The return of Danny Pugh, like some footballing bogeyman that just won’t die is a damning indictment of Leeds’ strength in depth, as is Warnock’s perceived need to persist with jaded Rodolph Austin who at the moment looks more suited to playing behind Clyde Wijnhard in the Masters side, rather than the Championship.
Whether Warnock has currently better options open to him in the middle is debateable, but some of his other tactical decisions are rather more open to question. If Lee Peltier was a regular at right-back for (a far stronger) Leicester last season, why is he not playing there now? Having finally vacated the left-back slot he was back in the centre of defence, and was hopeless. Moreover, to allow the switch, the more solid Tom Lees moved to right back – for a player who looks horrified every time he’s expected to run with the ball, it’s ploy that continues to baffle.
Moving on to the midfield, the ghosts of last season linger, the pedestrian triumvirate of Austin, Tonge and Norris, nullified by a Birmingham side that passed and ran through them, at times, almost unopposed; while Becchio, up front, again an cut an anonymous figure. While 11th position in the league is not an utter disaster, you do wonder where the team would be, were it not for the emergence of Byram and the arrival of Diouf.
Inevitably, it was those latter two who combined for United’s one moment of quality in the game, the latter unable to direct a fantastic diagonal cross towards the bottom corner, allowing the keeper the chance to save. Shortly afterwards, the visitors delivered the killer blow; a quick ball out of defence by Murphy, a smart dummy by King that flummoxed Pearce and then an incisive 30 yard strike by Leroy Lita. Nobody closed him down, Pearce choosing to point at the unmarked Burke down the left, rather than throwing himself towards the ball, while the reliably anencephalous Pugh backed away from a position in which he could influence matters to his more comfortable retreat of ‘no man’s land’. Much as in the stands, nobody chose took responsibility on the pitch… defeat usually follows.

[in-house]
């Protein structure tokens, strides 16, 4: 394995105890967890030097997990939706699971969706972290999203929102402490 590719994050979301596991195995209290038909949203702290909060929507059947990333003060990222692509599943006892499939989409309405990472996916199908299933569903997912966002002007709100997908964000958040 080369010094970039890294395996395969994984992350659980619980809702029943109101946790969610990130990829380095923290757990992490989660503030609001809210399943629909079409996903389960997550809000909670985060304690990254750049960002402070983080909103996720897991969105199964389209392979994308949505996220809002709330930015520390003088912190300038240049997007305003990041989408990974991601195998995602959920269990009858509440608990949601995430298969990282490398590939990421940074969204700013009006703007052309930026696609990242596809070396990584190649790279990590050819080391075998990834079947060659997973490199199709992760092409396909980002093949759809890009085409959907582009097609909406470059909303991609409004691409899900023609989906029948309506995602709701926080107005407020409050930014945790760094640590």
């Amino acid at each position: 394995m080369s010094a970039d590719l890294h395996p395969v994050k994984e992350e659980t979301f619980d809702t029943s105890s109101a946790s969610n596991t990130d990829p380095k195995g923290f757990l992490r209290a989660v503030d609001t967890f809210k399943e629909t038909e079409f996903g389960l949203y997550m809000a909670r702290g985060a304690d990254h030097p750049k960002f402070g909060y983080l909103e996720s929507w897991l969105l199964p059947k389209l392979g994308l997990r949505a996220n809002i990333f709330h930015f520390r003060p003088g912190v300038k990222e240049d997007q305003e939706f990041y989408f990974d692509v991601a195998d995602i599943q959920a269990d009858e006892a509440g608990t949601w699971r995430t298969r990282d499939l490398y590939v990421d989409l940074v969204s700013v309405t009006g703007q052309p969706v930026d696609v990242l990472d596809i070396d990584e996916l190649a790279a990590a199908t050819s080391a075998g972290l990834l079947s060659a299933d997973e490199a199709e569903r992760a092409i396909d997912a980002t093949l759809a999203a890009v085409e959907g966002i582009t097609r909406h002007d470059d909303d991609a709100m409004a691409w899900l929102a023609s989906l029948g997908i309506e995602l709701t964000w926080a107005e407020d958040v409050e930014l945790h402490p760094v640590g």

In response, Leeds offered very little; the keeper was barely troubled and a rusty looking Ryan Hall had little time to affect matters in his brief cameo. Upon leaving it was hard not reflect upon the fact that over in Greater Manchester, Dominic Poleon had made it two goals and two assists in four starts for Bury – it seems even Kevin Blackwell is capable of getting one up on Leeds United these days.